Comunal Taller de Arquitectura social production of housing.
Comunal Taller de Arquitectura has been announced the winner of the AR Emerging Architecture awards 2019, along with two Highly Commended practices – Estudio MMX and Estúdio Gustavo Utrabo – and the joint winners of the Peter Davey Prize, TAKA Architects and Clancy Moore Architects.
The practice presented their community-driven work in the rural village of Tepetzintan in Mexico at the judging held at the World Architecture Festival (WAF). The practice was selected from a shortlist of 16 by this year’s panel, comprised of architects who are all previously commended in the awards: Anna Heringer of Anna Heringer Architecture, winner of the 2006 and 2008 AR Emerging Architecture awards; Irish architect Níall McLaughlin of Níall McLaughlin Architects who was a finalist in 2002; and Sou Fujimoto, founding director of Sou Fujimoto Architects, winner of the 2006 awards for a children’s treatment centre in Hokkaido, Japan.
The judging panel applauded the practice’s advocacy for the community they work with, Anna Heringer citing, in particular, their fight against a political lobby that is vastly supportive of replicable, commercial housing development over housing seen as a human right. Despite the Mexican practice’s work being produced in response to systemic political problems, Sou Fujimoto also commented that the results were nevertheless ‘not a compromise.’ Níall McLaughlin also praised the formal beauty of Comunal architecture, explaining, ‘I can’t think how I would make it better’.
Estudio MMX: International Fair of Friendly Cultures.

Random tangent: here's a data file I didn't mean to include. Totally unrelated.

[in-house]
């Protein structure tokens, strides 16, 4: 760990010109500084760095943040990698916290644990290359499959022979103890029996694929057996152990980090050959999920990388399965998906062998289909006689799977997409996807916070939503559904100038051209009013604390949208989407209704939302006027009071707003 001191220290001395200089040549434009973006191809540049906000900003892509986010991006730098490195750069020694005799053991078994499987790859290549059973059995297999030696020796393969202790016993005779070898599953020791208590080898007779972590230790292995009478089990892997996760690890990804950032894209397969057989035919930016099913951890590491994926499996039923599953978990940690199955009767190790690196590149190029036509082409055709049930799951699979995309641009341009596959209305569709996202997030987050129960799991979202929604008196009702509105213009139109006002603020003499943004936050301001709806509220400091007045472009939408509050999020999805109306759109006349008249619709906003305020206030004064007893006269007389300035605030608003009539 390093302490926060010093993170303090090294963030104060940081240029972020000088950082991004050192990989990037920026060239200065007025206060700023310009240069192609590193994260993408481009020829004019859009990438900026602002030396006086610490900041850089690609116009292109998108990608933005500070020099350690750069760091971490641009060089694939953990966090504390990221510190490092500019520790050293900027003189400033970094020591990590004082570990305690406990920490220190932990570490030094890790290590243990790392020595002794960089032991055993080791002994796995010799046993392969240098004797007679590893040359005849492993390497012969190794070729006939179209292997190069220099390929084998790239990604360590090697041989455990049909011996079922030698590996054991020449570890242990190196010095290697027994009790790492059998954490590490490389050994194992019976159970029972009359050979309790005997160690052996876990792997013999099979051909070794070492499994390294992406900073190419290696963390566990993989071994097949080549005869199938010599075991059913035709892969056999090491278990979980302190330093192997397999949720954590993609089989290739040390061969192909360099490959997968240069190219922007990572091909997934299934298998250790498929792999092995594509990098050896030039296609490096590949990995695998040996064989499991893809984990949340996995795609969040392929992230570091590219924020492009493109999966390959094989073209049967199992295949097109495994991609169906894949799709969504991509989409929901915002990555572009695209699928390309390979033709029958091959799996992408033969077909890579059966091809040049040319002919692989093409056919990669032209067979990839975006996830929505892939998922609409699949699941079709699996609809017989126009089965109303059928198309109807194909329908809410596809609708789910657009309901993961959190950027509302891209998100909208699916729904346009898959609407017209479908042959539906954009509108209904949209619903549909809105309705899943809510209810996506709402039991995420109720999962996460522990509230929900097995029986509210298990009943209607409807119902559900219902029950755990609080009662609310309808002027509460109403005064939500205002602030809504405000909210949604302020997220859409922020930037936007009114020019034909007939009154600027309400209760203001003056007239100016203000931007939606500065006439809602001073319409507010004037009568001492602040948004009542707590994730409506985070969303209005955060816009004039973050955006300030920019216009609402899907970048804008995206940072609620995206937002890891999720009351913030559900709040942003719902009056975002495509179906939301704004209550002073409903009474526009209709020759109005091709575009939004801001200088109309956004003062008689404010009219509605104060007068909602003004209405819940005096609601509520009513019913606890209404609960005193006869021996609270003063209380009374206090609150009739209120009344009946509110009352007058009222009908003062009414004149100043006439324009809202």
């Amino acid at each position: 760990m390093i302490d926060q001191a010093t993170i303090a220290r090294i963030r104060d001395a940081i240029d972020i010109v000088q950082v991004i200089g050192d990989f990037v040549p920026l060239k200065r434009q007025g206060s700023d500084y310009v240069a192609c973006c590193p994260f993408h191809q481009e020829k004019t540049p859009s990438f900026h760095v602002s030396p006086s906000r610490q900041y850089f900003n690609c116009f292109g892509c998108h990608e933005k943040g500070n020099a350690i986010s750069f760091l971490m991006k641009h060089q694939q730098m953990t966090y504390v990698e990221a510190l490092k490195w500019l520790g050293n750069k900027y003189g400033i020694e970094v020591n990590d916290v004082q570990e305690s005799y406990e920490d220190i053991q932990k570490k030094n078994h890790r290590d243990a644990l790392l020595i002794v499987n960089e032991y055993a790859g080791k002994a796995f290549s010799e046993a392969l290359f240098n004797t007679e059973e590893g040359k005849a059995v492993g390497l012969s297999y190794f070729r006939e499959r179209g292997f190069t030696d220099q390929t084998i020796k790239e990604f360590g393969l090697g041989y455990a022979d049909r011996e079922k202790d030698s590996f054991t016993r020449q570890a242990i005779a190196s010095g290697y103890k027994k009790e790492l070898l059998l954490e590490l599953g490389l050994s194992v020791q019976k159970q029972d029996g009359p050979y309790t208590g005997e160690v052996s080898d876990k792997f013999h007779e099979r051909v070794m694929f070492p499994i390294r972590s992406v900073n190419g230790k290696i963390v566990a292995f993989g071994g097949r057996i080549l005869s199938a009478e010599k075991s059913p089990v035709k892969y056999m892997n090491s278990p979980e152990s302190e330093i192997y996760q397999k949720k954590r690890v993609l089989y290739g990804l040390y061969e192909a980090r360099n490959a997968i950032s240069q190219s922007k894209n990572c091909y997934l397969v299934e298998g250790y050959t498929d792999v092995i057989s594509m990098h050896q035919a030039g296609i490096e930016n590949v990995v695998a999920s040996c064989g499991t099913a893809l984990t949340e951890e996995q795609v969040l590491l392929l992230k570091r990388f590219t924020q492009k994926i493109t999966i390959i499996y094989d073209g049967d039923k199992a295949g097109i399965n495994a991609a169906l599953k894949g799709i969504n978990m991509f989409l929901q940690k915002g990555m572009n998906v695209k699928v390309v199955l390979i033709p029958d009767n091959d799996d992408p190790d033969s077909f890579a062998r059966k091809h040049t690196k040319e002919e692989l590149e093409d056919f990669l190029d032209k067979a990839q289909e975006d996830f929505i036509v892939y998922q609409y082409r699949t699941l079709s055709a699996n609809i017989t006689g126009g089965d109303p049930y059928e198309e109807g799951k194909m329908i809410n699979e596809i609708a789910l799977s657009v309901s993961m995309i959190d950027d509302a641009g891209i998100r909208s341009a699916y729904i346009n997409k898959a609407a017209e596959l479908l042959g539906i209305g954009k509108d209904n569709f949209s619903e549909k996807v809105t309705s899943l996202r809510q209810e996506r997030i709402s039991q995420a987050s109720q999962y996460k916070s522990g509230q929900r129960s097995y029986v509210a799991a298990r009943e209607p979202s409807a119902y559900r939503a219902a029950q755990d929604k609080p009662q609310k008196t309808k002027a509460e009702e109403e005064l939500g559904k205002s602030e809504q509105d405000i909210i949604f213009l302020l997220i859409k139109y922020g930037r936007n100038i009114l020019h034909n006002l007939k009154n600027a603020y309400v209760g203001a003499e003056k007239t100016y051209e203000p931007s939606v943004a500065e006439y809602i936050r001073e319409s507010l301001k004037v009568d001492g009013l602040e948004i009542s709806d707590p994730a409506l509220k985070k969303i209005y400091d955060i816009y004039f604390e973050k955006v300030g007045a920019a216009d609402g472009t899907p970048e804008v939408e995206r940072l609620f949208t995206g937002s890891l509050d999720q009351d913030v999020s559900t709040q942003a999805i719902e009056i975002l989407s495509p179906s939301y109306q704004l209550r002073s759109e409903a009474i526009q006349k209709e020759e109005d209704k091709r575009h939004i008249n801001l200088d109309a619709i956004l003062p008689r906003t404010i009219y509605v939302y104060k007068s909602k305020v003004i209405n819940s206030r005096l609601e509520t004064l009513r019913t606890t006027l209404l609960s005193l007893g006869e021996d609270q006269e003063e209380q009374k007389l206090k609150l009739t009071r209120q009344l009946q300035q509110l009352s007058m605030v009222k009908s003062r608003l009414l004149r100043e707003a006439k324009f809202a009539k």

Joining the winner, the judges selected two Highly Commended practices: Estudio MMX, also from Mexico, and Estúdio Gustavo Utrabo from Brazil. Fujimoto expressed that he found it impressive for very young architects to be working at ‘such an urban scale’, and Níall McLaughlin described their work in Mexico City and Jojutla as a ‘primal urban gesture.’ Heringer meanwhile complimented Estúdio Gustavo Utrabo’s dormitories in their ‘marriage of aesthetic and meaning’, as they show resistance against Jair Bolsonaro’s government.
In addition to the winning and Highly Commended projects selected by the panel, we are proud to welcome the return of the Peter Davey Prize – a prize awarded to the editors’ choice. The prize commemorates the AR’s 11th and second longest-serving Editor, Peter Davey, who founded the AR Emerging Architecture awards in 1999 and sadly passed away last year. This year, the Peter Davey Prize was awarded to both Clancy Moore Architects and TAKA Architects – not only for their exceptional work in architecture, but also with an emphasis on the two Irish practices’ joint efforts to generate a political shift in Ireland’s stifling procurement system, creating a better culture of architecture not only for themselves but for future generations.
Clancy Moore Architects conversion of a warehouse to a family dwelling.
Launched in 1999, these awards represent a 20-year tradition of early recognition for young designers, celebrating the architectural stars of tomorrow. This year, aspiring candidates were asked to send us a small portfolio of three projects: a completed building, a work in progress, and an idea. Ahead of the shortlist’s presentations to the judging panel on 5 December, profiles of their work were also published in the November 2019 issue of The Architectural Review.
The 2019 shortlist also included practices that blur old and new in Denmark, craft public spaces in Colombia and Chile, and create housing in Madrid. Some of the architects learn from local building practices while others build away from home – in Uganda from Japan and in France from the USA. Their projects range in scale from a chicken shed in Turkey to visitor centers in the expanse of the Longquan National Archaeological Park in China and a cultural center in the suburb of Nantes in France; programmes ranging from classrooms in London to a temporary marketplace in Puyang in China.
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